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While many of our famous macroeconomists, pundits and bloggers insist we need fiscal stimulus because the Fed and BoE and ECB are out of ammunition, Japan continues to prove them wrong:

Kuroda’s first policy meeting since taking office on March 20 was seen as a big test of his ability to steer the BOJ towards unorthodox measures to meet the inflation target it adopted in January, and markets liked what they saw.

Government bond futures soared and the benchmark 10-year bond yield hit 0.425 percent, its lowest ever. The yen, which had been creeping up in the run-up to the meeting, plunged, driving the dollar up by more than 2 percent to around 95.25 yen from around 92.90 before the decision.

The Nikkei stock index unwound losses of more than 2 percent to end up 2.2 percent, just shy of a 4-1/2 year closing high hit last month.

The BOJ will buy 7.5 trillion yen of long-term government bonds per month, roughly 70 percent of bonds sold in markets. It combined two bond-buying schemes, its asset-buying and lending program and the “rinban” market operation, to buy longer-dated government bonds, including those with duration of 40 years.

The stock market actually rose over 4% on the news, as it was down sharply right before the announcement. And of course the decision was widely expected, so the market response merely reflects the extent to which the bond purchase was larger than expected. It makes more sense to look at the stock market reaction since Abe first stunned the markets with a 2% inflation target proposal, while running for office in mid-November 2012. The Japanese stock market is up 45% since that announcement. The yen is down roughly 20%.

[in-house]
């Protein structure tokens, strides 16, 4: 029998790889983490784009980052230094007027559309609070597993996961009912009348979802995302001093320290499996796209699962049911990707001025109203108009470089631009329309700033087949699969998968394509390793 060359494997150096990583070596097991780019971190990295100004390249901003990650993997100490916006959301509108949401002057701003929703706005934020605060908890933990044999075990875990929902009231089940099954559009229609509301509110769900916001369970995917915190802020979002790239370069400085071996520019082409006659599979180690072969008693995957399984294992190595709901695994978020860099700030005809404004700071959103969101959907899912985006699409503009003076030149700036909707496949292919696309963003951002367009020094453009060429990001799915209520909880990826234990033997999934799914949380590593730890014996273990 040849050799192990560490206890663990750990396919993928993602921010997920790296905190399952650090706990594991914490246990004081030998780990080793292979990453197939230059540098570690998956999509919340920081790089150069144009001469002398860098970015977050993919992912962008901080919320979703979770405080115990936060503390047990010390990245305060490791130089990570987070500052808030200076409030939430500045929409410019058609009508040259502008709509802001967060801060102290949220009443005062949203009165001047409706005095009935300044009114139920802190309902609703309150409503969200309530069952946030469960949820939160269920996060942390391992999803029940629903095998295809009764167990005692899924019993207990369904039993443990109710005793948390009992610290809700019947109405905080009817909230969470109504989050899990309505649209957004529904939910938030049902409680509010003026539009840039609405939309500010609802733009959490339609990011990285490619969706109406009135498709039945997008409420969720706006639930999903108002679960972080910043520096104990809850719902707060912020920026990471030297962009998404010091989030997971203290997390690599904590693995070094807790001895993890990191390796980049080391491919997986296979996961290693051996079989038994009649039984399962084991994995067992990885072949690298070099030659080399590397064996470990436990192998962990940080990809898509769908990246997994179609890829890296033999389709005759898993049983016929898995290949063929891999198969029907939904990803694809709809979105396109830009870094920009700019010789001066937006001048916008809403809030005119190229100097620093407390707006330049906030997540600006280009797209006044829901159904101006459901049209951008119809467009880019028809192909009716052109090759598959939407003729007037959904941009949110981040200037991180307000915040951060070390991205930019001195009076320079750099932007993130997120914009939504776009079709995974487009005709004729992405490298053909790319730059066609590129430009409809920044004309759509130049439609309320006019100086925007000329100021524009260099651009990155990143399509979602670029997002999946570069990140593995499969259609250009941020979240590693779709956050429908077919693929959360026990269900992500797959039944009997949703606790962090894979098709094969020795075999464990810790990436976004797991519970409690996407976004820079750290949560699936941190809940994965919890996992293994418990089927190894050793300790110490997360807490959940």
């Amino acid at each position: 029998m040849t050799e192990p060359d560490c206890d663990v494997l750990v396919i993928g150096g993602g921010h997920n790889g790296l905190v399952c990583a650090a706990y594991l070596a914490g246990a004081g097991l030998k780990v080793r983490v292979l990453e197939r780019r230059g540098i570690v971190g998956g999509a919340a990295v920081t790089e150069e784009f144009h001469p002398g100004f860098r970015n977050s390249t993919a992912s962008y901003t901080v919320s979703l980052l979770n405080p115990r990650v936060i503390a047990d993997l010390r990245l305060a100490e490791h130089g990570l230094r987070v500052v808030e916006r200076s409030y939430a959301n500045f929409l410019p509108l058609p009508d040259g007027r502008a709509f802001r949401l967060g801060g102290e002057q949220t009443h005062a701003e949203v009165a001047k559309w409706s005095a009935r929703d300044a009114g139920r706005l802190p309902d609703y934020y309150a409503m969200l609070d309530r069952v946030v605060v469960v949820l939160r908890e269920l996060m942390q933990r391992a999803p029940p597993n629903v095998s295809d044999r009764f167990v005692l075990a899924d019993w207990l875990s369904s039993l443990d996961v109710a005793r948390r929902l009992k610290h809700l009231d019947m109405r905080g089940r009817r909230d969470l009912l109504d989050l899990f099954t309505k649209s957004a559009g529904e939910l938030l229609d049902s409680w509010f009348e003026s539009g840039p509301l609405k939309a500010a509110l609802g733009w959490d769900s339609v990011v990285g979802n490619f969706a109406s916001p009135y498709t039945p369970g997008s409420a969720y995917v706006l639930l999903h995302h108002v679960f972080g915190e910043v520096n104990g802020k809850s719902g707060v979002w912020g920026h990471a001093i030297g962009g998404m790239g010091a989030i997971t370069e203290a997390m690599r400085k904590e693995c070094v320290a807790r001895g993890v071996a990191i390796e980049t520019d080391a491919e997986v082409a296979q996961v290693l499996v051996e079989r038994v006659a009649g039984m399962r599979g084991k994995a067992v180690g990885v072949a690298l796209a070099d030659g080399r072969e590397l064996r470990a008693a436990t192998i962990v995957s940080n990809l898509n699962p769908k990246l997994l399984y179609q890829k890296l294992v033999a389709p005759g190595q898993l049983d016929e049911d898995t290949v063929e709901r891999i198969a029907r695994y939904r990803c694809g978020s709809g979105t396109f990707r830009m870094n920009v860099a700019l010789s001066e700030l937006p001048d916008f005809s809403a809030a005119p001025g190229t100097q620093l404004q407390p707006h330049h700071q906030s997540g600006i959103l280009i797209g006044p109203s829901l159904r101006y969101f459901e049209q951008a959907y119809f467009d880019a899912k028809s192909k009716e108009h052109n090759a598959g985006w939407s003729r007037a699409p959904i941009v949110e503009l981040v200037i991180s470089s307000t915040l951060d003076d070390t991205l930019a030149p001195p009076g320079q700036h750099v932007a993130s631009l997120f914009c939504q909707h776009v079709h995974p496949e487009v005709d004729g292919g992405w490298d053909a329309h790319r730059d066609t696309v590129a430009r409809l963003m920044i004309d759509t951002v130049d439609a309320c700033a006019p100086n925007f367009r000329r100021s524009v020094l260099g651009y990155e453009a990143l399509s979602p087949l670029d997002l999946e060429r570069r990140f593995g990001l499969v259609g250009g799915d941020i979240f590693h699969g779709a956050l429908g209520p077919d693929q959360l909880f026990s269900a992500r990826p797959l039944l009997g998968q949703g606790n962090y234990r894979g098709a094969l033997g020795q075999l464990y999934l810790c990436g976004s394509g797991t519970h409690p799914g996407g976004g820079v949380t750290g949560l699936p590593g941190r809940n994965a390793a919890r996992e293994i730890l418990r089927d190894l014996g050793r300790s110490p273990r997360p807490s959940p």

Some people will discuss whether the policy will “work.” It’s already worked. The yen plunged on the news. That’s not supposed to happen when you are stuck in a liquidity trap. More proof that fiat money central banks are never “trapped” by anything other than their timidity. If the actual inflation rate doesn’t rise to 2%, then do it again, and again, and again, and again. Suppose the yen went to 200, would there be no inflation? How about 400?

Off topic, there is some evidence that sequestration is hitting the labor market. New unemployment claims are rising. Is that inconsistent with “monetary offset?” Of course not. Monetary offset can’t perform miracles. If the Fed did enough stimulus late last year to offset expected fiscal austerity in 2013, the high frequency data would still show variation from month to month, depending on exactly when the Federal layoffs actually occurred. Thus if the Fed was determined to keep RGDP rising at 2% despite austerity, you might see 3% RGDP growth in a quarter with no federal layoffs, and 1% RGDP growth in a quarter with layoffs. The Fed’s policy changes tend to occur about once per year, and hence cannot offset month-by-month real GDP growth rates. Monetary offset by the Fed will have failed (which is certainly possible) if RGDP growth for all of 2013 comes in under the 2% seen in recent years.

HT: Cameron, Steve.

Source: On The BoJ's Latest Move: Nothing To See Here Folks, Move Right Along